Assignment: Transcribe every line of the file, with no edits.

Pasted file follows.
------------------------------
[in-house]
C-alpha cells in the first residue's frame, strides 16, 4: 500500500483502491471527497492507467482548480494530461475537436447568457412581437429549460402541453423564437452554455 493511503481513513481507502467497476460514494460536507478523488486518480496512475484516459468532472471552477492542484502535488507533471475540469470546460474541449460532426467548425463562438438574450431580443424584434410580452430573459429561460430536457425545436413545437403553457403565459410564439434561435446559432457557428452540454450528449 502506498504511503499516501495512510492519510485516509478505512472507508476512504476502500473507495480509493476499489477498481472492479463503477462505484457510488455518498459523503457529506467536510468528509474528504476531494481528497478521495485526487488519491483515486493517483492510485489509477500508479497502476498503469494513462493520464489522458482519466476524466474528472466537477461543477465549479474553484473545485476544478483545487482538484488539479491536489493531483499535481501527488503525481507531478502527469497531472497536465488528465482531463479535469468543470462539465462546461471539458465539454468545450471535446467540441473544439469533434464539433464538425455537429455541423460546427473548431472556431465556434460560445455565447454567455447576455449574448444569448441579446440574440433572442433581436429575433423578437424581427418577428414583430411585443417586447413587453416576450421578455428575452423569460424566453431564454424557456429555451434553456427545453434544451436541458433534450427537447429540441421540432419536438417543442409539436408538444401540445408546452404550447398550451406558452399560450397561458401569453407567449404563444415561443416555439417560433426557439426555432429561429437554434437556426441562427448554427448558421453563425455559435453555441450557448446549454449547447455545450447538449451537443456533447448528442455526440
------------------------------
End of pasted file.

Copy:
[in-house]
C-alpha cells in the first residue's frame, strides 16, 4: 500500500483502491471527497492507467482548480494530461475537436447568457412581437429549460402541453423564437452554455 493511503481513513481507502467497476460514494460536507478523488486518480496512475484516459468532472471552477492542484502535488507533471475540469470546460474541449460532426467548425463562438438574450431580443424584434410580452430573459429561460430536457425545436413545437403553457403565459410564439434561435446559432457557428452540454450528449 502506498504511503499516501495512510492519510485516509478505512472507508476512504476502500473507495480509493476499489477498481472492479463503477462505484457510488455518498459523503457529506467536510468528509474528504476531494481528497478521495485526487488519491483515486493517483492510485489509477500508479497502476498503469494513462493520464489522458482519466476524466474528472466537477461543477465549479474553484473545485476544478483545487482538484488539479491536489493531483499535481501527488503525481507531478502527469497531472497536465488528465482531463479535469468543470462539465462546461471539458465539454468545450471535446467540441473544439469533434464539433464538425455537429455541423460546427473548431472556431465556434460560445455565447454567455447576455449574448444569448441579446440574440433572442433581436429575433423578437424581427418577428414583430411585443417586447413587453416576450421578455428575452423569460424566453431564454424557456429555451434553456427545453434544451436541458433534450427537447429540441421540432419536438417543442409539436408538444401540445408546452404550447398550451406558452399560450397561458401569453407567449404563444415561443416555439417560433426557439426555432429561429437554434437556426441562427448554427448558421453563425455559435453555441450557448446549454449547447455545450447538449451537443456533447448528442455526440